Notes From The Driveway: 2016 Mazda MX-5 Miata

2016 Mazda MX-5 Miata drive, Southern California, July 2015

It was only a month ago that I drove the fourth-generation (ND) Mazda Miata on the canyon roads of Southern California and wrote a First Drive review for Motor Authority. In that review I concluded that the Miata is an absolutely fabulous car with plenty of power, brilliant handling, and a ride worthy of a family sedan.

Sometimes a second go-around tells you more about a car than an initial drive. For the past week, I’ve had the opportunity to drive the 2016 MX-5 Miata on the rugged streets of Chicago. The car I had was the Club model with the manual transmission and the somewhat overpriced $3,400 Brembo/BBS option package. The total? $33,120. After 220 miles behind the wheel, I’m happy to say that my first impression is confirmed: this is a great car. Here are some other observations from my week with Mazda’s outstanding sports car.

It’s easy to live with.

The problem with most sporty cars is the same suspension tuning that creates agile handling also results in a harsh ride. Not so with the Miata, even the Club model, which has stiffer Bilstein shocks and an additional strut tower brace. The Miata soaked up Chicago’s worst potholes and speed bumps without a complaint. The ride isn’t just impressive for a sports car. It’s better than most cars on the market today.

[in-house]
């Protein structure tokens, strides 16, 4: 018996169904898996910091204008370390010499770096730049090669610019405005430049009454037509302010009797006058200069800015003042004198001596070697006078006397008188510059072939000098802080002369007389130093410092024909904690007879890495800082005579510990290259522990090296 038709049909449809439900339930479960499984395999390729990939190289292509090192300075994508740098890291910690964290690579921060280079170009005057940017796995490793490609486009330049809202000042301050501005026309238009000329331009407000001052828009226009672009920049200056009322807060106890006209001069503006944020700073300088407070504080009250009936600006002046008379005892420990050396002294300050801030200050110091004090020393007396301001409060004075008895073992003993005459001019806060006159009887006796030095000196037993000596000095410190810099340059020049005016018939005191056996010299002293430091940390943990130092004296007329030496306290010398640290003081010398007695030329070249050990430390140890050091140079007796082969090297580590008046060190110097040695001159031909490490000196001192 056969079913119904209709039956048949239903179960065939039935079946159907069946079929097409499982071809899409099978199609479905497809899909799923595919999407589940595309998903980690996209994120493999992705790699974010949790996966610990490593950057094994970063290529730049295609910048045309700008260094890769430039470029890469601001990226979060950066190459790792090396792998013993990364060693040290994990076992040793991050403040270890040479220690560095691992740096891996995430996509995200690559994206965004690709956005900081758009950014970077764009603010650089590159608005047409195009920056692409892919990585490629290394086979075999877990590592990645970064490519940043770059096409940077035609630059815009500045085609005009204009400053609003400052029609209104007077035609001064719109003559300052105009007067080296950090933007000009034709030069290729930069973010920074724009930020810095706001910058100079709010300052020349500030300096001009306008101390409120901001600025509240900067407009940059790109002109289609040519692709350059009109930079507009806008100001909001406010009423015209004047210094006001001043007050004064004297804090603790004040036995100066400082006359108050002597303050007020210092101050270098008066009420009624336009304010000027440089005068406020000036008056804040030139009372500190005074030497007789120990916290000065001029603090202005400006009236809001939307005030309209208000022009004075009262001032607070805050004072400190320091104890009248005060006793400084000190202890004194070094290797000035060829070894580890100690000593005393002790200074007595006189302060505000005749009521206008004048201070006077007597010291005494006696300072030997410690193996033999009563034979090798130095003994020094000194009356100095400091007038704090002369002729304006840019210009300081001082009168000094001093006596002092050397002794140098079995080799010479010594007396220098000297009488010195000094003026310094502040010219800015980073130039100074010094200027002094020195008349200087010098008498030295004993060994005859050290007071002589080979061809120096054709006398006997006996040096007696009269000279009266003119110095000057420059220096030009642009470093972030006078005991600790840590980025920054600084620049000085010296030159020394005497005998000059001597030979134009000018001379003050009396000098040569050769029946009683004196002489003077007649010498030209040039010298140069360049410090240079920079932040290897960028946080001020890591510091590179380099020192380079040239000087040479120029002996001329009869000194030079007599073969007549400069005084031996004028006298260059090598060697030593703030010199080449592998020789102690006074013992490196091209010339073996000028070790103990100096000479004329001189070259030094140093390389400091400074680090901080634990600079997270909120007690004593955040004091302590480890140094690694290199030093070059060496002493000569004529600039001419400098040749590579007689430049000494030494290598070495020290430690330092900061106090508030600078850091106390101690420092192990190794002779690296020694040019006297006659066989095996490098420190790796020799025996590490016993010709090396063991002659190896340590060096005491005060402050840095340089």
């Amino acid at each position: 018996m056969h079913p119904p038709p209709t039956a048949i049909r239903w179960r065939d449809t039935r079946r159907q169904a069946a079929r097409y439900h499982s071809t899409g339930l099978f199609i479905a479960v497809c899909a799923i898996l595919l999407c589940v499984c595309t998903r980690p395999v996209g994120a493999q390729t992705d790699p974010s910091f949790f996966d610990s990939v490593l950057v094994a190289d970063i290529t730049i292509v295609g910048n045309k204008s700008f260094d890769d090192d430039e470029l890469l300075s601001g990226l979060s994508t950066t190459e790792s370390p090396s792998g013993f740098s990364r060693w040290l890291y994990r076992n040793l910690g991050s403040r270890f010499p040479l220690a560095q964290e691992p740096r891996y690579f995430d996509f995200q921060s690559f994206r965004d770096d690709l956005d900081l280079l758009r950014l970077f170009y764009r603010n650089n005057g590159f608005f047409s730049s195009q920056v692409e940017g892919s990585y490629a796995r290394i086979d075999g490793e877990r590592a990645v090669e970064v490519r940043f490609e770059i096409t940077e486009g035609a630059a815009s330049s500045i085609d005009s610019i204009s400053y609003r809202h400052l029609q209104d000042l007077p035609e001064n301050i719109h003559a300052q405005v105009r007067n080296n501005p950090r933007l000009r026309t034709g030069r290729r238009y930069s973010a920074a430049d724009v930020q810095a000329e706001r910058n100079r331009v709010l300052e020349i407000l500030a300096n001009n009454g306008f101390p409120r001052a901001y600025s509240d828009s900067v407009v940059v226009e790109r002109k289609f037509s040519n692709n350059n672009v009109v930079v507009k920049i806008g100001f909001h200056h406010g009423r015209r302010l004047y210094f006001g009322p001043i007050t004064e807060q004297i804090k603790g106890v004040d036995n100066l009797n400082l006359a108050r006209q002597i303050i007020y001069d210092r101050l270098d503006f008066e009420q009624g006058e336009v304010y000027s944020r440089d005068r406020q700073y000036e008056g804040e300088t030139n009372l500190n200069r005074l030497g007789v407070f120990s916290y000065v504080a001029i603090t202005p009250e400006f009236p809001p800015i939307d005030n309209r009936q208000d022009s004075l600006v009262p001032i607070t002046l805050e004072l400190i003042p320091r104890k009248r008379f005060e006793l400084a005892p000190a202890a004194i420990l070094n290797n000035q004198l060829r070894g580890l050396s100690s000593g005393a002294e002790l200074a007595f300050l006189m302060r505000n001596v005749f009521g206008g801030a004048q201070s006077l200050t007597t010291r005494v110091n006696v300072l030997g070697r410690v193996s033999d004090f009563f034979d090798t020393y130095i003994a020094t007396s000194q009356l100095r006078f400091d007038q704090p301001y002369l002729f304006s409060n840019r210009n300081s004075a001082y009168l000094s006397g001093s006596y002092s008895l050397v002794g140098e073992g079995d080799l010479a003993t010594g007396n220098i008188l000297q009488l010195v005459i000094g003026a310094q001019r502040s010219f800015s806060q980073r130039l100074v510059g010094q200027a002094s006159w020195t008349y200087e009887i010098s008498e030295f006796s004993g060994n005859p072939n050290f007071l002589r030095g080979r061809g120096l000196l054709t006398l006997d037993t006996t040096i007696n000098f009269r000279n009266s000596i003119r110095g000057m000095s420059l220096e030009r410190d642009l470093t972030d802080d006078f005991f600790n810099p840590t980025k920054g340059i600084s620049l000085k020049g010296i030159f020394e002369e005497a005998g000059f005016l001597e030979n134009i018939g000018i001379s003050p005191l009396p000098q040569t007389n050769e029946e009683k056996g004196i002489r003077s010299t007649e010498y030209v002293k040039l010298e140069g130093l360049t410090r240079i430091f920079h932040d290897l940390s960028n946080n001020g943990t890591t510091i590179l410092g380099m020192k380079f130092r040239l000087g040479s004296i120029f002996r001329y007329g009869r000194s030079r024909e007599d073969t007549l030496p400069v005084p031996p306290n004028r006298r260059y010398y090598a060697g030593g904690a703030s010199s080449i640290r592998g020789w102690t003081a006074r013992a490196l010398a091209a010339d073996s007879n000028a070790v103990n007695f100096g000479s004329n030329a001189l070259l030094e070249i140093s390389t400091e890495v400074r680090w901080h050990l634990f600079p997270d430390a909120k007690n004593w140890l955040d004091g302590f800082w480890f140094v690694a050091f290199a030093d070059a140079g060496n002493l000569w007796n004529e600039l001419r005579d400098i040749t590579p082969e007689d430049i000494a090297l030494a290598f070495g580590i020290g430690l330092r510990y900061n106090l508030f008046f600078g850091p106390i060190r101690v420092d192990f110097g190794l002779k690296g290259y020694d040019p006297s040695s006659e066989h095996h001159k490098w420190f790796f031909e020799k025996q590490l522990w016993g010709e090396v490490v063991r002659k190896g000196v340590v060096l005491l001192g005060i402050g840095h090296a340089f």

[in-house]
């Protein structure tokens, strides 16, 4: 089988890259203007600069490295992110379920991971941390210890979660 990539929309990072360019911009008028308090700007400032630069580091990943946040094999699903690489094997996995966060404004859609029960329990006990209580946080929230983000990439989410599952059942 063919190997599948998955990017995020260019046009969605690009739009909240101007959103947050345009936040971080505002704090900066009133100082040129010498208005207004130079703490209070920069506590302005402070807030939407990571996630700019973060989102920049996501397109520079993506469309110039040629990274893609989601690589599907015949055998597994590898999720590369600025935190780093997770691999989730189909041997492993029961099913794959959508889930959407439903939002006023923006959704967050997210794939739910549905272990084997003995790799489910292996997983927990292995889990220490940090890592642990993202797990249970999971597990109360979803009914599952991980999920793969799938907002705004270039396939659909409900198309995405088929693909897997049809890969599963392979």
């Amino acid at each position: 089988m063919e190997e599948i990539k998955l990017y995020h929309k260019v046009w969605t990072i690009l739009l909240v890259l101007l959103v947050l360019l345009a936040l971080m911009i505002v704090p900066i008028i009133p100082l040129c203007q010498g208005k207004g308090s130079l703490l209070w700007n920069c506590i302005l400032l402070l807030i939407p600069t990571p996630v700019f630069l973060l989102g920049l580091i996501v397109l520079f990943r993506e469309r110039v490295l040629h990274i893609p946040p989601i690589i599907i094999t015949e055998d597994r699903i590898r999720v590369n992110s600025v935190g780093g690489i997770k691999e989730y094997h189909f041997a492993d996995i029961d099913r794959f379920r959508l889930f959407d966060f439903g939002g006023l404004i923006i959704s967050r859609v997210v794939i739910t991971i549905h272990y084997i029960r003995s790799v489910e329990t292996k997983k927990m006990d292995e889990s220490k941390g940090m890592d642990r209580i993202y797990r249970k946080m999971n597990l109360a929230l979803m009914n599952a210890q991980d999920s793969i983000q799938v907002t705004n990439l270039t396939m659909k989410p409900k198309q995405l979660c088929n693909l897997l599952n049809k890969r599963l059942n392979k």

The top is also delightfully easy to use. By my unofficial count, it takes about five seconds to put it down or pick it up and latch it back into place. I see no need for a return of the power hardtop from the third-generation Miata.

It rotates well, maybe a bit too well.

In my initial review I commented that the Miata’s new rear suspension, which toes in when encountering dynamic inputs like corners, just served to make the car rotate even better than the last very agile model. While I still believe that to be the case, I did detect a bit of an issue when tackling sharp corners. It seems that the rear steer characteristic can be slow to react when the front wheels turn in the opposite direction. In other words, the rear of the car continues to turn in one direction while the front tires are either straightening out or continuing in the other direction. This tendency to over-rotate is minor, but some owners of previous generation Miatas might find it off-putting.

I want one, and you should, too.

That minor complaint aside, the ND Miata is pure joy. The smooth ride makes it comfortable enough for everyday use (provided the weather cooperates). The 155 horsepower put out by the 2.0-liter four-cylinder sounds modest, but it is more than enough to power this 2332-pound car. In fact, I never felt like I wanted more power…and I always want more power.

If you want a reasonably priced, comfortable, sporty car that will put a smile on your face every time you drive it, look no further than the 2016 Mazda MX-5 Miata.

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